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Europe set to give green light to reform of type-approval rules


The European Parliament and Council is set to give the green light to an agreement on the reform of type-approval and market surveillance for motor vehicles.

This agreement will modernise the current system and improve control tests on car emissions.

The reform of the type approval system has been the subject of public interest and scrutiny for almost two years and with good reason.
“In the EU, we expect everyone to play by the rules. If the trust in the fairness of the system is called into question, it must be restored. With this agreement, we have strengthened our rules and control mechanisms and ensured that the vehicles in Europe will be cleaner and safer,” said Kadri Simson, Minister for Economic Affairs and Infrastructure of Estonia, who has drafted the agreement.

The aim of the reform is to achieve a high level of safety and environmental performance of vehicles and to address the main shortcomings identified in the existing type-approval system.

Important changes are introduced in three areas by strengthening:

  • the quality of testing that allows a vehicle to be placed on the market through improved technical services
  • market surveillance to control the conformity of vehicles already available on the market, with the possibility for member states and the Commission to carry out spot-
  • checks on vehicles in order to detect failures at an early stage
  • the oversight of the type-approval process, in particular empowering the Commission to carry out periodic assessments on national type-approval authorities and
  • through the establishment of a Forum for the exchange of information on enforcement, made up of representatives of national approval and market surveillance authorities

The harmonised implementation of the new rules across the EU will reduce differences in interpretation and application by national type-approval authorities and technical services.

In addition, the new system will enable the detection of non-compliance cases at an early stage.
A minimum number of cars to be checked

The new market surveillance obligations will require every country to conduct a minimum number of checks on vehicles each year. This minimum number of checks will be 1 in every 40 000 new motor vehicles registered in that country the previous year.

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For those countries with a low number of car registrations there will be a minimum of 5 tests to be conducted.
At least 20% of the checks will have to be emission-related tests, with verification of emissions under real driving conditions.
Those countries with fewer technical capacities to carry out the required tests will be able to agree with other countries to carry out the tests on their behalf.

The regulation foresees an obligation for member states to finance market surveillance activities. The fees for type-approval activities will be levied on manufacturers who have applied for type-approval.

More robust oversight to detect failures
The Commission will be empowered to carry out assessments of the procedures put in place by authorities that have granted EU type approvals within the five years preceding the assessment. The Commission will draw up a summary of the outcome and make it publicly available.

In addition, the Commission will be empowered to carry out tests and inspections of vehicles to verify compliance and react to irregularities immediately. This will increase the independence and quality of the EU type-approval system.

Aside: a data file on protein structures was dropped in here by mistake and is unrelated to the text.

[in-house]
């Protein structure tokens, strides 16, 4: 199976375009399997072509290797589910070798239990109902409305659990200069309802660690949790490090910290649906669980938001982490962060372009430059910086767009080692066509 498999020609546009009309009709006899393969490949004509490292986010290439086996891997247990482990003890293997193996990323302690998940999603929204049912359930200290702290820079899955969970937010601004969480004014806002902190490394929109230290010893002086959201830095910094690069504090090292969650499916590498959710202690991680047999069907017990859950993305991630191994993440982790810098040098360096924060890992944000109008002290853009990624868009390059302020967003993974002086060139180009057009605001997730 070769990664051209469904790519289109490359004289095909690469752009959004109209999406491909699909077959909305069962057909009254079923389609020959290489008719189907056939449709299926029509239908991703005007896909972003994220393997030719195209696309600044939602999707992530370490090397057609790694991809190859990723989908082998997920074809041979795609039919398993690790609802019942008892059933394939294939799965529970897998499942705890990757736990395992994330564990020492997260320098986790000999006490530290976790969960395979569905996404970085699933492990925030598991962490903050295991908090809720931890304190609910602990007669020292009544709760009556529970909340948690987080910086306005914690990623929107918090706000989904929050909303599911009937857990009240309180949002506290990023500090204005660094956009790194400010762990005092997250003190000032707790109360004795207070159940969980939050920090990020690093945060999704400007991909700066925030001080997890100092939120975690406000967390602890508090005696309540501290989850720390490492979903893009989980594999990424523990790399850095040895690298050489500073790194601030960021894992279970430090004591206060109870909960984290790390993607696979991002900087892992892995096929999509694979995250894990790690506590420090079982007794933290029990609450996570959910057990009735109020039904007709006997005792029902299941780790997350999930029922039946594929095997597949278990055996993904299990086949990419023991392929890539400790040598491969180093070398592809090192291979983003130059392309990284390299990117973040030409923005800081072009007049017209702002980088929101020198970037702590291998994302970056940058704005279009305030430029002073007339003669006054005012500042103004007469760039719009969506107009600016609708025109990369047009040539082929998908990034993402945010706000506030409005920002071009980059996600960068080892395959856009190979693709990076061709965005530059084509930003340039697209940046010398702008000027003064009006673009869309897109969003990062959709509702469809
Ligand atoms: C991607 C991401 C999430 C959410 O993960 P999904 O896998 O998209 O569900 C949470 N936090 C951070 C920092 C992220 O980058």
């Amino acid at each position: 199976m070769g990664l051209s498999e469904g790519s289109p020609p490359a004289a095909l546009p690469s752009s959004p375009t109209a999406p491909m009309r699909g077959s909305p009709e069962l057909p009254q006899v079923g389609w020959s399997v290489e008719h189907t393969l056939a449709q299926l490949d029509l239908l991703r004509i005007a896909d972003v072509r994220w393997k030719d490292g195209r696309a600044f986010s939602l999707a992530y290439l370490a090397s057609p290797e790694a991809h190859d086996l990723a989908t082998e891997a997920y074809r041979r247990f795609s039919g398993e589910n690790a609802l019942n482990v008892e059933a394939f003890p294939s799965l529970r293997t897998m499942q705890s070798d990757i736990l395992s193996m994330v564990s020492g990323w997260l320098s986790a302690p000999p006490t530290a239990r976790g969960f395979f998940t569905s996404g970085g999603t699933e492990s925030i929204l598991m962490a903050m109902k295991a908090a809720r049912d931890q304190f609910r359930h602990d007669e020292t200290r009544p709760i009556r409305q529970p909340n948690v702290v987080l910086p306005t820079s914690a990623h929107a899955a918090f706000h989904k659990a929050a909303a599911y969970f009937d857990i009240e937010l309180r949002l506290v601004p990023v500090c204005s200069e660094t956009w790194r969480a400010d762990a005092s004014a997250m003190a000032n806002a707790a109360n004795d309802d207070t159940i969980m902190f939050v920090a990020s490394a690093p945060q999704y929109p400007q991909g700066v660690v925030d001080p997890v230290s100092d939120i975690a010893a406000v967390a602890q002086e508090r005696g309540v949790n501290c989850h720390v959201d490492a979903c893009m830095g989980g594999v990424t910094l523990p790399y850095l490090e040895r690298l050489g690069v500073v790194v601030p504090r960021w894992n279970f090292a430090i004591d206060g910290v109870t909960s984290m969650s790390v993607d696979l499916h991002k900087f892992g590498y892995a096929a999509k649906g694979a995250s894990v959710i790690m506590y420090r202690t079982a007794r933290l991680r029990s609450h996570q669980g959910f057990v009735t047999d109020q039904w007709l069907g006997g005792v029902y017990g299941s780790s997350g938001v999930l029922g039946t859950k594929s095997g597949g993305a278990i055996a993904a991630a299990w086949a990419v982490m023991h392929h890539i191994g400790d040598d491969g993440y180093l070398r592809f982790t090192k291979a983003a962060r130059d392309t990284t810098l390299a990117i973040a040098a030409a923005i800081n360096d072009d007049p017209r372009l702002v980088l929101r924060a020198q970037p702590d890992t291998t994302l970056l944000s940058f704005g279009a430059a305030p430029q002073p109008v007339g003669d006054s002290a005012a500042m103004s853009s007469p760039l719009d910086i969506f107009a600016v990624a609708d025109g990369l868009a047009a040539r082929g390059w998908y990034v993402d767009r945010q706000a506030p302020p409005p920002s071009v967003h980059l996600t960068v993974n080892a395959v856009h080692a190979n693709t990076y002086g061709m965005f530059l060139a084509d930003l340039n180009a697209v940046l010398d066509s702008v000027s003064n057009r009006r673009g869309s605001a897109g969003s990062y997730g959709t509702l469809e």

The Commission will also be able to impose administrative fines for infringements on manufacturers and importers of up to €30 000 per non-compliant vehicle.
An assessment of type-approval authorities will be established. The Commission will be able to participate in peer evaluation teams and will draw up a summary of the outcomes of peer evaluations and make them public.

Type-approval authorities however will not be subject to peer evaluation when they designate all their technical services on the basis of accreditation of internationally recognised standards.

In addition, the Commission will carry out regular assessments of the procedures put in place by the authorities that have granted EU type-approvals.
Furthermore, an advisory Forum for exchange of information on enforcement measures will be established with the purpose to harmonise different interpretations and practises among the member states. This Forum will also examine the outcomes of peer evaluations and Commission assessments.
In addition, the national authorities will have to submit each year to the Forum a comprehensive overview of their planned market surveillance checks.
As far as technical services are concerned, national accreditation bodies will be involved in the assessment of the technical services and the establishment of joint assessment teams. In case the technical service is not accredited, the assessment will be carried out by joint assessment teams composed of representatives of the type-approval authorities of at least two other member states and a representative of the Commission.

The position of technical services vis-à-vis manufacturers will be strengthened, and will include the right and duty to carry out unannounced factory inspections and to conduct physical or laboratory tests. The proper functioning of technical services is crucial for ensuring a high level of safety and environmental protection and so maintain consumer confidence in the system.

The technical services will carry out the tests for type-approval under the responsibility of type-approval authorities.

Next steps
Following formal approval by the Council and the Parliament in the coming months, the regulation will be published in the Official Journal of the EU. It will be applicable from 1 September 2020.